• In flight, cranes have their necks straight forwards and their long legs trailing behind, forming a straight line from the bill; in very cold weather the legs may be pulled in against the body. (B107.w8)
  • Siberian cranes, and Grus carunculatus - Wattled crane, have bare red skin on the front of the face, extending backwards to just behind the eyes, and down to the nares of the upper mandible. In the Siberian crane, this area can be extended distally over the head during displays. (B107.w8)

Siberian crane:

  • Large, white crane, totally white except for the red mask, reddish legs and yellow iris. (B475)
  • White crane, distinguished from the other white cranes, Grus americanus - Whooping crane and Grus japonensis - Red-crowned crane, by the cap being entirely white and by the red mask from the bill to behind the eyes. (B107.w8)
  • Up to 10% larger than Grus grus - Common crane. ( B104)
  • Majestic white crane with a "raw-looking" face; the black outer wing is prominent during flight, but when standing the black primaries and coverts are covered by the secondaries and tertails, and the crane appears totally white. There may be rusty staining on the neck. The front of the face and the forecrown are bare and red. (B104)
  • "Unmistakable" identification. (B104)
    • Ciconia ciconia White stork is also white, but has a fully white head (no area of red sin) and all the flight feathers are black. (B104)
    • Grus japonensis - Red-crowned crane has a dark neck, secondaries black (not primaries) and grey-black legs. (B104)


  • Musical, flute-like. (B107.w8, B475)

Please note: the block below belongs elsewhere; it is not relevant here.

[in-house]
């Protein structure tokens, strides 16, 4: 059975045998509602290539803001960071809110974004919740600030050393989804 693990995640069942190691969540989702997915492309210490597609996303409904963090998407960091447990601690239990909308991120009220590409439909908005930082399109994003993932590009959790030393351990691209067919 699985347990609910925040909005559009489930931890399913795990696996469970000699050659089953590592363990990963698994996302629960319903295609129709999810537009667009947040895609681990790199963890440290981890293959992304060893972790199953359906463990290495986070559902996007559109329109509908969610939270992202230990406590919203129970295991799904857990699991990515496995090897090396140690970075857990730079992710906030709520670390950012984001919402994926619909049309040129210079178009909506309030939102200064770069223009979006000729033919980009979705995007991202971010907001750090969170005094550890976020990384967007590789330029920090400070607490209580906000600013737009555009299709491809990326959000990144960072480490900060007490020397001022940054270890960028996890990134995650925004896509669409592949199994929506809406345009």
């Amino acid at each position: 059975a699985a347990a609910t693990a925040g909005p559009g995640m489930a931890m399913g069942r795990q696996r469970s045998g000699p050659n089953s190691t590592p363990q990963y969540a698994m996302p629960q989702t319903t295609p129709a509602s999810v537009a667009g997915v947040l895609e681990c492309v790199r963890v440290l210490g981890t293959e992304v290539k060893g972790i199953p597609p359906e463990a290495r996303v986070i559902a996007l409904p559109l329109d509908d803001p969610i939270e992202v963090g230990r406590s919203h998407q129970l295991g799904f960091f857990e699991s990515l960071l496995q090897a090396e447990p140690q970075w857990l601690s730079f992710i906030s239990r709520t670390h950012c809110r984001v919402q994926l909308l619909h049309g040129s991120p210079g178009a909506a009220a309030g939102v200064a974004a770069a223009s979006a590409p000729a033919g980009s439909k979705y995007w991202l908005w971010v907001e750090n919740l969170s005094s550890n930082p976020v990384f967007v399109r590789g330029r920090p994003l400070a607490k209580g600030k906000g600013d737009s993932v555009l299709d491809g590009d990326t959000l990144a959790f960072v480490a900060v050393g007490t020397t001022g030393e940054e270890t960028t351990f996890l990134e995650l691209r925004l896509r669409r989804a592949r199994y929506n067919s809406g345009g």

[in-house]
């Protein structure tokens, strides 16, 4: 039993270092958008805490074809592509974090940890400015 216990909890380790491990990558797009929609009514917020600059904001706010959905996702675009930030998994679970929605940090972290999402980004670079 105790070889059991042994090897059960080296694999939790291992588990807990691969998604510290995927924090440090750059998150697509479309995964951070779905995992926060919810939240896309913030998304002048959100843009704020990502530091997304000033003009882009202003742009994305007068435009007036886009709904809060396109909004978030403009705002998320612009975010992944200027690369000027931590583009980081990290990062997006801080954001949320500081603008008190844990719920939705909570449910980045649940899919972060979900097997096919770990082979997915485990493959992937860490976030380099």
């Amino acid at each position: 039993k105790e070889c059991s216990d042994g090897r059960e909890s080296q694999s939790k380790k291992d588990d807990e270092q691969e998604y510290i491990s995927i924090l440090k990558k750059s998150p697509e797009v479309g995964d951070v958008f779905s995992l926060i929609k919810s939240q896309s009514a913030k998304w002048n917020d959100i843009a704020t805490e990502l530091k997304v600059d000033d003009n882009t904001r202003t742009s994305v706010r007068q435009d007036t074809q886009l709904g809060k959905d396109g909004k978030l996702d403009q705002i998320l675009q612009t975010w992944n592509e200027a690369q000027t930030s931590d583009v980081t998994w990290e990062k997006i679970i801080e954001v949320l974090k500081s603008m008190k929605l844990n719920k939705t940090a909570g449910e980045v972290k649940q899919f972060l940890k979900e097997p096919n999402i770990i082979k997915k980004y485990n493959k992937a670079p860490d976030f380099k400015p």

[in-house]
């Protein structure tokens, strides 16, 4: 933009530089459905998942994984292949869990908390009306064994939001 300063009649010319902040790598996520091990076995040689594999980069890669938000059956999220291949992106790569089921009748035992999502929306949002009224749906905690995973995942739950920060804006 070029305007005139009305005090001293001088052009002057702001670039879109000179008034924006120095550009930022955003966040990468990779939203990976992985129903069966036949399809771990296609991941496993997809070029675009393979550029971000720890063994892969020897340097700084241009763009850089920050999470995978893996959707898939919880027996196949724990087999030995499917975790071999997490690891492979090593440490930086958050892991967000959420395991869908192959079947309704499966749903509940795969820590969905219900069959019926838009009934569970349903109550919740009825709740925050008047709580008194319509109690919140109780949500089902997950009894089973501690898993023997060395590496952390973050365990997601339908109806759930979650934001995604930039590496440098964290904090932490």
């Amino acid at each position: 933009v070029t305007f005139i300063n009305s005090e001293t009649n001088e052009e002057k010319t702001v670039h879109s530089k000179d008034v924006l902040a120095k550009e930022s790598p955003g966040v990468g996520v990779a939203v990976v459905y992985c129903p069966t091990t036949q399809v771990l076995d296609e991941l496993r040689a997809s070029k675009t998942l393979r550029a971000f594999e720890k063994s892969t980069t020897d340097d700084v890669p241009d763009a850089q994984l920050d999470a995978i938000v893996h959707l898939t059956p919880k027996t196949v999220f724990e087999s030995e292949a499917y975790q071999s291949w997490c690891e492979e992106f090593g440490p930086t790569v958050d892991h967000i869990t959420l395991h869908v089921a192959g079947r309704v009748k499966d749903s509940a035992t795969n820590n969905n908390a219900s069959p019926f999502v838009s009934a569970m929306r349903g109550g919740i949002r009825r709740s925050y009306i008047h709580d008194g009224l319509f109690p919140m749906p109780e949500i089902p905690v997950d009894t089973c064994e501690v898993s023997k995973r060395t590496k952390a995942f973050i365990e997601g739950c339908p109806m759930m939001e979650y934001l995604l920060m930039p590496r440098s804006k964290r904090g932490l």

• Rather different from those of the other cranes. (B107.w8)
  • Softer and more musical than other cranes, with "ahooya", "toya" or "koonk-koonk" in flight, while the alarm call is described as a subdued "krroum" or "turra". (B104)

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Newly-hatched Characteristics

  • Precocial. (B107.w8)
  • Yellowish to chestnut brown. (B107.w8)
  • Ice-blue eyes initially. (P92.1.w3)
  • Cranes general: The initial down is replaced by a second coat of down; this is replaced by feathers. (B107.w8)

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Detailed Anatomy

  • The trachea makes a slight indentation on the sternum - about twice as much as that seen in Grus paradisea - Blue crane and Grus virgo - Demoiselle crane and similar to that seen in Grus carunculatus - Wattled crane. (B107.w8)
  • Cranes have ten functional primary flight feathers (with a vestigial 11th in most species), and 18-25 secondary flight feathers. (B107.w8)
  • Eleven primaries, with p8 longest an p11 vestigial covered by primary coverts. Tertials and tertial coverts are elongated, curved and pointed. Tail of 12 feathers is short and straight. (B107.w8)
  • Bill has serrated cutting edges at the tips of the mandibles. (B107.w8)

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Reproductive Season

Time of year